Outside of the character himself, the fifth television series since the show’s return also saw a new creative direction as Steven Moffat took over as producer from Russell T. Davies. Lee said that he sees Moffat augmenting some aspects that Davies brought to the show, and the new tone will be reflected in the comics. “Russell started the ‘over-arc’ stories back with ‘Bad Wolf,’ but although Moffat continues this, he’s actually raised the bar, making sure that you have to go back and watch the episodes all over again after you’ve seen how it ends just so you can go back and realize how tightly plotted the whole thing is – unlike Russell who in his own ‘The Writer’s Tale’ often spoke about how he’d work out the greatest cliffhanger ever and then go, ‘Oh, bollocks. How do I get out of that?’ while on deadline,” Lee said.
“The ongoing series for the Tenth Doctor was filled with this sort of thing – the over arc with the Advocate, things from previous episodes coming to light later on – and again, anyone who’s read the final issue will see just how tightly we’ve had this plotted from the start. That said, the only thing we’re having to do is raise the bar, so we match Moffat’s stories – well, that and the fact we get to have a lot more fun in this series, we don’t have to take everything so seriously. Don’t get me wrong, we have some dark stories coming – but also some brilliantly funny ones.”
Fans who follow Lee on Twitter (@mrtonylee) will have noticed that the writer has a raft of other works in progress for the coming months and throughout 2011. “I have a whiteboard filled with projects that I’m about to announce!” Lee joked. “However, there are a few things being announced before, during or after NYCC – the biggest is that Dan Boultwood and I have about five things kicking off at the moment. ‘The Gloom,’ our Mel Brooks movie of a comic based on all the 1940s pulp heroes is going to be serialized on MTV GEEK from November, and also ‘Agent Mom,’ the book I’m writing with ‘Stargate Universe’s’ Alaina Huffman (and also drawn by Dan Boultwood) is going to be serialized there from January. These are being announced on the Saturday of NYCC. In addition to that, Dan and I have just signed up ‘Danger Academy’ (think Hogwarts/ Xavier Academy for the children of TV and movie spies) with another publisher and we’re waiting to see if we can announce this also over the convention, we’re writing a children’s comic for Middle Eastern publisher Aranim Publishing called ‘Balloon Girl’ and of course our series of ‘Sherlock Holmes: The Baker Street Irregulars’ graphic novels come out from Franklin Watts / Hachette Childrens books in May 2011.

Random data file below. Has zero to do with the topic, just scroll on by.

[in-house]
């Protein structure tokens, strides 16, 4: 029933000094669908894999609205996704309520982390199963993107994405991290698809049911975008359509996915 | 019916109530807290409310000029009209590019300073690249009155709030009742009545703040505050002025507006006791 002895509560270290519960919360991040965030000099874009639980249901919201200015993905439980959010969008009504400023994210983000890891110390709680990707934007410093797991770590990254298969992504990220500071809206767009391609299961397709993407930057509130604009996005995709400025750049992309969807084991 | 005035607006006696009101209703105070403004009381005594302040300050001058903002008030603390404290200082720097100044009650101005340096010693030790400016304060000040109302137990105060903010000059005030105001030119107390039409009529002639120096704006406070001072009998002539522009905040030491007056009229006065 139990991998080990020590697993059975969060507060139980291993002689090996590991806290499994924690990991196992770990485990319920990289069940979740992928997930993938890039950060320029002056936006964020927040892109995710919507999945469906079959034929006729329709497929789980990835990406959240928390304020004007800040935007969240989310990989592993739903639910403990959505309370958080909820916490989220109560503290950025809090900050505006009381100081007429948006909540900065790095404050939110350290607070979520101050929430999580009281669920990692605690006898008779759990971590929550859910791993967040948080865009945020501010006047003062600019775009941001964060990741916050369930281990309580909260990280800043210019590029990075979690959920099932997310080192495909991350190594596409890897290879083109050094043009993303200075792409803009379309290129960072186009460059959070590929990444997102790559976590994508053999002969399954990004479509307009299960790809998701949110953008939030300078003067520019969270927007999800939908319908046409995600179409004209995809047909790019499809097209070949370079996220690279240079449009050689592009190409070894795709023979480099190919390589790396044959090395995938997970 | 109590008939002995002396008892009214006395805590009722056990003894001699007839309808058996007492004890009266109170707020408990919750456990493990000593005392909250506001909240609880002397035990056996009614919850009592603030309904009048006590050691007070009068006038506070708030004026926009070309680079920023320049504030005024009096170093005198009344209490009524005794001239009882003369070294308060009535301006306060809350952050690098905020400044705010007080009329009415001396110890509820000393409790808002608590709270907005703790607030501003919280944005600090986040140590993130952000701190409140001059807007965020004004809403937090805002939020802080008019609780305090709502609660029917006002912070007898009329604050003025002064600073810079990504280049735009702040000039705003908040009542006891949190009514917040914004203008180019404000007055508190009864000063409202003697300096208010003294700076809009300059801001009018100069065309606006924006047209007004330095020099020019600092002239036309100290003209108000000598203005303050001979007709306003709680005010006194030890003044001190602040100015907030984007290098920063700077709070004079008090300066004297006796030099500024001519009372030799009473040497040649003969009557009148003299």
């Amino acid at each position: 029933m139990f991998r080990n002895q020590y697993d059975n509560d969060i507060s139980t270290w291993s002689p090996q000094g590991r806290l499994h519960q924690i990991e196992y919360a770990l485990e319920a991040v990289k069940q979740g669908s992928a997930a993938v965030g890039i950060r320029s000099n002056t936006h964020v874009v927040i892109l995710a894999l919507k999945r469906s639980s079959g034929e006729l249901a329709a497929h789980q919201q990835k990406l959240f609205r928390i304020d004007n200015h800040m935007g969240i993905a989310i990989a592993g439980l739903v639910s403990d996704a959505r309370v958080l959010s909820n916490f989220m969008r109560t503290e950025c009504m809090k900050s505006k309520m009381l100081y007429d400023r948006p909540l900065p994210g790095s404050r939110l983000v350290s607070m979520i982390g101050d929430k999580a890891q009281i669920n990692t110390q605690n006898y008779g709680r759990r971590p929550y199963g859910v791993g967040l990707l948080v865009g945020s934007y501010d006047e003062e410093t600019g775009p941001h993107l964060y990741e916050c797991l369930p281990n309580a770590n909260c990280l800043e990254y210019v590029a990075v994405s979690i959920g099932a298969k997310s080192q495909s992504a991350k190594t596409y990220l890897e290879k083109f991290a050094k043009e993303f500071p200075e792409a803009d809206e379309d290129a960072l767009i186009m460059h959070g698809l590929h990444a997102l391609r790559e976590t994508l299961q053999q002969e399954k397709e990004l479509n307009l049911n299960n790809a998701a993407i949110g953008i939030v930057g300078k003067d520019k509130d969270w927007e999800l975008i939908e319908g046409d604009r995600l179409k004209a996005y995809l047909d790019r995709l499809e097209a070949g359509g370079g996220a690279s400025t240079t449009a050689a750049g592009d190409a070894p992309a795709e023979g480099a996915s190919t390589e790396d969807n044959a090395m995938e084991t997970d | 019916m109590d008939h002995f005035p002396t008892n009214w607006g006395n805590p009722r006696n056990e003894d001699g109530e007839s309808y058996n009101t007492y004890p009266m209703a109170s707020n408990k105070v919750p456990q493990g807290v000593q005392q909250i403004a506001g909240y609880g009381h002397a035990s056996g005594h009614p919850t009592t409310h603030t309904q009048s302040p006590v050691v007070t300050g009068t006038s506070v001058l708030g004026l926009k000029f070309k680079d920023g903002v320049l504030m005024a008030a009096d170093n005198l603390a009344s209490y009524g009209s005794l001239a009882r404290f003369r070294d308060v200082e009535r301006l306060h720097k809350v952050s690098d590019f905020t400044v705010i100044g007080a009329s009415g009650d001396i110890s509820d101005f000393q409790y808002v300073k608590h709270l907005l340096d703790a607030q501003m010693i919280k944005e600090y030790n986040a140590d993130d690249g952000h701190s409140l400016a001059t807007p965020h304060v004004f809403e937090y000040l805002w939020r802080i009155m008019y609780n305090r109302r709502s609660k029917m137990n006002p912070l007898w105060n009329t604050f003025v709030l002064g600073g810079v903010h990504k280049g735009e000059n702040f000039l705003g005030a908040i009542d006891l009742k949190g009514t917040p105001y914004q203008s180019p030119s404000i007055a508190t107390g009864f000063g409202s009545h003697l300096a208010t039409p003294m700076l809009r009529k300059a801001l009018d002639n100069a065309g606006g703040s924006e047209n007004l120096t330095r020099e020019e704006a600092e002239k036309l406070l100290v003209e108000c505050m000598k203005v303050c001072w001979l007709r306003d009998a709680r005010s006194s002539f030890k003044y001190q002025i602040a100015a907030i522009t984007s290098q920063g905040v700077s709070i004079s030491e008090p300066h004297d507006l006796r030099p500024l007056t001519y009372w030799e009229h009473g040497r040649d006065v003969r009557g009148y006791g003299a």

“Outside of my work with Dan, I’m working with Anthony Jones and artist Puppeteer Lee on two other Aranim properties, ‘Saladin 2100’ (which is believed to be the first ever sci-fi comic for the Middle Eastern market) and ‘Element Zero,’ and finally I’m working with Noel Clarke, our own ‘Mickey Smith’ from ‘Doctor Who’ on a new ongoing series that we should be talking about later in the year – it’s a super team book, but with Noel writing it, we’re harking back to the ‘more mature’ days of Wildstorm that many people miss,” Lee continued.
“There’s other non-comic stuff, but that’s being held until later in the year.”